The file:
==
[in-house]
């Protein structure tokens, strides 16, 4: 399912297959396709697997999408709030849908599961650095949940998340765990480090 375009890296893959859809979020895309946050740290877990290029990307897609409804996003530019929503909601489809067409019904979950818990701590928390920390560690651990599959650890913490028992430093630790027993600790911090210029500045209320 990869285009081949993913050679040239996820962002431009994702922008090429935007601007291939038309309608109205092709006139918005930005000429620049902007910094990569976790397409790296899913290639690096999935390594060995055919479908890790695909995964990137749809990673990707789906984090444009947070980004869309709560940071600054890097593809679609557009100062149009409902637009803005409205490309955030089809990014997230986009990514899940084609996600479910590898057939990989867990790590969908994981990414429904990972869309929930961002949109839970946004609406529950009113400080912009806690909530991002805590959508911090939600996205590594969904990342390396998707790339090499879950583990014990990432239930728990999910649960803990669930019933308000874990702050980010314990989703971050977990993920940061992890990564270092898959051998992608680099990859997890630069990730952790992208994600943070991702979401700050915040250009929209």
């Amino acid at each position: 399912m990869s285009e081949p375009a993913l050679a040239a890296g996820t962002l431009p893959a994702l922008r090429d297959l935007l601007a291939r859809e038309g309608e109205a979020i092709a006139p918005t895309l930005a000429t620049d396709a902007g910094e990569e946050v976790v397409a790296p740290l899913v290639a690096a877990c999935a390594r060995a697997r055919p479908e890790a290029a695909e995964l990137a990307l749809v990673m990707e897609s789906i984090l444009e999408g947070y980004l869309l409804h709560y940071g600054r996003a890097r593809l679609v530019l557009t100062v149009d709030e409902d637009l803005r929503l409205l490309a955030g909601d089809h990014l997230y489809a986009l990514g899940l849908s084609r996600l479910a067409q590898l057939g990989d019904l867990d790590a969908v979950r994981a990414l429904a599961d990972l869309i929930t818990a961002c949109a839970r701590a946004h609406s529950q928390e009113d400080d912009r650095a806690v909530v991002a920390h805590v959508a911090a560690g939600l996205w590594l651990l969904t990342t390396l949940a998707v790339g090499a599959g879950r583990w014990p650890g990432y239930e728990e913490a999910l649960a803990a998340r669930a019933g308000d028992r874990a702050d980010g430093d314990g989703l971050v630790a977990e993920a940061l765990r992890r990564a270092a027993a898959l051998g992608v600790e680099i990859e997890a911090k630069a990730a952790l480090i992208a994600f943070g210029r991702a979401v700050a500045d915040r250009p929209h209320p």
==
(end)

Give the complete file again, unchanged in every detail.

[in-house]
């Protein structure tokens, strides 16, 4: 399912297959396709697997999408709030849908599961650095949940998340765990480090 375009890296893959859809979020895309946050740290877990290029990307897609409804996003530019929503909601489809067409019904979950818990701590928390920390560690651990599959650890913490028992430093630790027993600790911090210029500045209320 990869285009081949993913050679040239996820962002431009994702922008090429935007601007291939038309309608109205092709006139918005930005000429620049902007910094990569976790397409790296899913290639690096999935390594060995055919479908890790695909995964990137749809990673990707789906984090444009947070980004869309709560940071600054890097593809679609557009100062149009409902637009803005409205490309955030089809990014997230986009990514899940084609996600479910590898057939990989867990790590969908994981990414429904990972869309929930961002949109839970946004609406529950009113400080912009806690909530991002805590959508911090939600996205590594969904990342390396998707790339090499879950583990014990990432239930728990999910649960803990669930019933308000874990702050980010314990989703971050977990993920940061992890990564270092898959051998992608680099990859997890630069990730952790992208994600943070991702979401700050915040250009929209």
């Amino acid at each position: 399912m990869s285009e081949p375009a993913l050679a040239a890296g996820t962002l431009p893959a994702l922008r090429d297959l935007l601007a291939r859809e038309g309608e109205a979020i092709a006139p918005t895309l930005a000429t620049d396709a902007g910094e990569e946050v976790v397409a790296p740290l899913v290639a690096a877990c999935a390594r060995a697997r055919p479908e890790a290029a695909e995964l990137a990307l749809v990673m990707e897609s789906i984090l444009e999408g947070y980004l869309l409804h709560y940071g600054r996003a890097r593809l679609v530019l557009t100062v149009d709030e409902d637009l803005r929503l409205l490309a955030g909601d089809h990014l997230y489809a986009l990514g899940l849908s084609r996600l479910a067409q590898l057939g990989d019904l867990d790590a969908v979950r994981a990414l429904a599961d990972l869309i929930t818990a961002c949109a839970r701590a946004h609406s529950q928390e009113d400080d912009r650095a806690v909530v991002a920390h805590v959508a911090a560690g939600l996205w590594l651990l969904t990342t390396l949940a998707v790339g090499a599959g879950r583990w014990p650890g990432y239930e728990e913490a999910l649960a803990a998340r669930a019933g308000d028992r874990a702050d980010g430093d314990g989703l971050v630790a977990e993920a940061l765990r992890r990564a270092a027993a898959l051998g992608v600790e680099i990859e997890a911090k630069a990730a952790l480090i992208a994600f943070g210029r991702a979401v700050a500045d915040r250009p929209h209320p």